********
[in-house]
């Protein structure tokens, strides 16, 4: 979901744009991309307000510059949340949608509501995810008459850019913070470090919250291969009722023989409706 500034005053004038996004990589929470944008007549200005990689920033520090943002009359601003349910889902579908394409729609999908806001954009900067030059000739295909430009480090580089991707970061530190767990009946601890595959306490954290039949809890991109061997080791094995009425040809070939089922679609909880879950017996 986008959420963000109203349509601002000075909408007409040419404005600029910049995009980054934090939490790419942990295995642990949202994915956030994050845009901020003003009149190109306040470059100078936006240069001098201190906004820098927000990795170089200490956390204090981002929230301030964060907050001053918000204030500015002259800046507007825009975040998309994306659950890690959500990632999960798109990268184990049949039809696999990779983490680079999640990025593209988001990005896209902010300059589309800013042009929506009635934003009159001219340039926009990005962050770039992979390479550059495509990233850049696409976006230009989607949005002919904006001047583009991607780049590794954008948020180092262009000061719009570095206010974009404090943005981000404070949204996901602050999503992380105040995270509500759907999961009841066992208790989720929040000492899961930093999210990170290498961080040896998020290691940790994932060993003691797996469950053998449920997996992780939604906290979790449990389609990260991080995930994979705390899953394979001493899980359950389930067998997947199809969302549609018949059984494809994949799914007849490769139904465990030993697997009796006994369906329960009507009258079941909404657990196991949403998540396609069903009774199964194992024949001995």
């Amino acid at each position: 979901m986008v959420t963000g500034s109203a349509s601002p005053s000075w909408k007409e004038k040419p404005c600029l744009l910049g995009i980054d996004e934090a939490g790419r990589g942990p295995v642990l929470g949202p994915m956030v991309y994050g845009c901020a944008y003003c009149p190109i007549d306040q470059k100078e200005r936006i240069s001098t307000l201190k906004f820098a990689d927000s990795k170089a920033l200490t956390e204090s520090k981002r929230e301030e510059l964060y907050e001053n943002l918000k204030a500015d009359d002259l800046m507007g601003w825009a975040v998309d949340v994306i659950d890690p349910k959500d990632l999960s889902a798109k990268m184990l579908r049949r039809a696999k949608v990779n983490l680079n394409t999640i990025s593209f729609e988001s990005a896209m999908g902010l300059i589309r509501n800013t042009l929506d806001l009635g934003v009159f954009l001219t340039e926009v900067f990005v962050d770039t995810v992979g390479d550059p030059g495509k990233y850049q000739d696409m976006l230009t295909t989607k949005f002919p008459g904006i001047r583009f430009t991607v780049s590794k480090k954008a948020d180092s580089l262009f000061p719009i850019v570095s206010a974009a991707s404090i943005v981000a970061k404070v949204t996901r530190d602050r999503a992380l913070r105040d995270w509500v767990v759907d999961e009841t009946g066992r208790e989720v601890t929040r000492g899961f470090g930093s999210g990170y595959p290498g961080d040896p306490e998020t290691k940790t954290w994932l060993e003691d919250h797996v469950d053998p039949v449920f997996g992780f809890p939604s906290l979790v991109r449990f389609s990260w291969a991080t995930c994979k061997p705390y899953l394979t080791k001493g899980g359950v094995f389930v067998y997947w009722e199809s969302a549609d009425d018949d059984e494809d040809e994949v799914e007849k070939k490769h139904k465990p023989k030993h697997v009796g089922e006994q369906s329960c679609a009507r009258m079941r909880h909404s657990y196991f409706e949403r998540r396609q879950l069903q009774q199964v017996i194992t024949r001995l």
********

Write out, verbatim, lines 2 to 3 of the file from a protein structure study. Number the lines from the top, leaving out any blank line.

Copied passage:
């Protein structure tokens, strides 16, 4: 979901744009991309307000510059949340949608509501995810008459850019913070470090919250291969009722023989409706 500034005053004038996004990589929470944008007549200005990689920033520090943002009359601003349910889902579908394409729609999908806001954009900067030059000739295909430009480090580089991707970061530190767990009946601890595959306490954290039949809890991109061997080791094995009425040809070939089922679609909880879950017996 986008959420963000109203349509601002000075909408007409040419404005600029910049995009980054934090939490790419942990295995642990949202994915956030994050845009901020003003009149190109306040470059100078936006240069001098201190906004820098927000990795170089200490956390204090981002929230301030964060907050001053918000204030500015002259800046507007825009975040998309994306659950890690959500990632999960798109990268184990049949039809696999990779983490680079999640990025593209988001990005896209902010300059589309800013042009929506009635934003009159001219340039926009990005962050770039992979390479550059495509990233850049696409976006230009989607949005002919904006001047583009991607780049590794954008948020180092262009000061719009570095206010974009404090943005981000404070949204996901602050999503992380105040995270509500759907999961009841066992208790989720929040000492899961930093999210990170290498961080040896998020290691940790994932060993003691797996469950053998449920997996992780939604906290979790449990389609990260991080995930994979705390899953394979001493899980359950389930067998997947199809969302549609018949059984494809994949799914007849490769139904465990030993697997009796006994369906329960009507009258079941909404657990196991949403998540396609069903009774199964194992024949001995």
């Amino acid at each position: 979901m986008v959420t963000g500034s109203a349509s601002p005053s000075w909408k007409e004038k040419p404005c600029l744009l910049g995009i980054d996004e934090a939490g790419r990589g942990p295995v642990l929470g949202p994915m956030v991309y994050g845009c901020a944008y003003c009149p190109i007549d306040q470059k100078e200005r936006i240069s001098t307000l201190k906004f820098a990689d927000s990795k170089a920033l200490t956390e204090s520090k981002r929230e301030e510059l964060y907050e001053n943002l918000k204030a500015d009359d002259l800046m507007g601003w825009a975040v998309d949340v994306i659950d890690p349910k959500d990632l999960s889902a798109k990268m184990l579908r049949r039809a696999k949608v990779n983490l680079n394409t999640i990025s593209f729609e988001s990005a896209m999908g902010l300059i589309r509501n800013t042009l929506d806001l009635g934003v009159f954009l001219t340039e926009v900067f990005v962050d770039t995810v992979g390479d550059p030059g495509k990233y850049q000739d696409m976006l230009t295909t989607k949005f002919p008459g904006i001047r583009f430009t991607v780049s590794k480090k954008a948020d180092s580089l262009f000061p719009i850019v570095s206010a974009a991707s404090i943005v981000a970061k404070v949204t996901r530190d602050r999503a992380l913070r105040d995270w509500v767990v759907d999961e009841t009946g066992r208790e989720v601890t929040r000492g899961f470090g930093s999210g990170y595959p290498g961080d040896p306490e998020t290691k940790t954290w994932l060993e003691d919250h797996v469950d053998p039949v449920f997996g992780f809890p939604s906290l979790v991109r449990f389609s990260w291969a991080t995930c994979k061997p705390y899953l394979t080791k001493g899980g359950v094995f389930v067998y997947w009722e199809s969302a549609d009425d018949d059984e494809d040809e994949v799914e007849k070939k490769h139904k465990p023989k030993h697997v009796g089922e006994q369906s329960c679609a009507r009258m079941r909880h909404s657990y196991f409706e949403r998540r396609q879950l069903q009774q199964v017996i194992t024949r001995l």